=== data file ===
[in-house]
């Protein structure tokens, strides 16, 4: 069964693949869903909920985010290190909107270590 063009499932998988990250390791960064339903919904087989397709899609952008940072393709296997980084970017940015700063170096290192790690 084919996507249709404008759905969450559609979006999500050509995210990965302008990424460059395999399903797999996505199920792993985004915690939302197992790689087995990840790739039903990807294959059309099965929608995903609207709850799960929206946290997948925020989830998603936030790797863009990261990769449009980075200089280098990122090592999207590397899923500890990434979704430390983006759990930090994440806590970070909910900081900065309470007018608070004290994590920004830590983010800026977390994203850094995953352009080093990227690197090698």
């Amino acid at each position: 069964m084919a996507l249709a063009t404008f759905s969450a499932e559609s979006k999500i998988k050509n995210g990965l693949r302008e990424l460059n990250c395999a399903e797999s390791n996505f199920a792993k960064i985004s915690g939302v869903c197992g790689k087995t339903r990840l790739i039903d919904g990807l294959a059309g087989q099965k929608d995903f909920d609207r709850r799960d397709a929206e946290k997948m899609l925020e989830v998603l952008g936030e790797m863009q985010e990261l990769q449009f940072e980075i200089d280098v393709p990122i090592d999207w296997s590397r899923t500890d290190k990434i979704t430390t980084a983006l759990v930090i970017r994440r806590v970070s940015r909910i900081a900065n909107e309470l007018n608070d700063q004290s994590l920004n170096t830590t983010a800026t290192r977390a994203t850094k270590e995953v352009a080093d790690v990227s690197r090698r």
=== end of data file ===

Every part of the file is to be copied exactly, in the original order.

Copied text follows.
[in-house]
């Protein structure tokens, strides 16, 4: 069964693949869903909920985010290190909107270590 063009499932998988990250390791960064339903919904087989397709899609952008940072393709296997980084970017940015700063170096290192790690 084919996507249709404008759905969450559609979006999500050509995210990965302008990424460059395999399903797999996505199920792993985004915690939302197992790689087995990840790739039903990807294959059309099965929608995903609207709850799960929206946290997948925020989830998603936030790797863009990261990769449009980075200089280098990122090592999207590397899923500890990434979704430390983006759990930090994440806590970070909910900081900065309470007018608070004290994590920004830590983010800026977390994203850094995953352009080093990227690197090698």
């Amino acid at each position: 069964m084919a996507l249709a063009t404008f759905s969450a499932e559609s979006k999500i998988k050509n995210g990965l693949r302008e990424l460059n990250c395999a399903e797999s390791n996505f199920a792993k960064i985004s915690g939302v869903c197992g790689k087995t339903r990840l790739i039903d919904g990807l294959a059309g087989q099965k929608d995903f909920d609207r709850r799960d397709a929206e946290k997948m899609l925020e989830v998603l952008g936030e790797m863009q985010e990261l990769q449009f940072e980075i200089d280098v393709p990122i090592d999207w296997s590397r899923t500890d290190k990434i979704t430390t980084a983006l759990v930090i970017r994440r806590v970070s940015r909910i900081a900065n909107e309470l007018n608070d700063q004290s994590l920004n170096t830590t983010a800026t290192r977390a994203t850094k270590e995953v352009a080093d790690v990227s690197r090698r």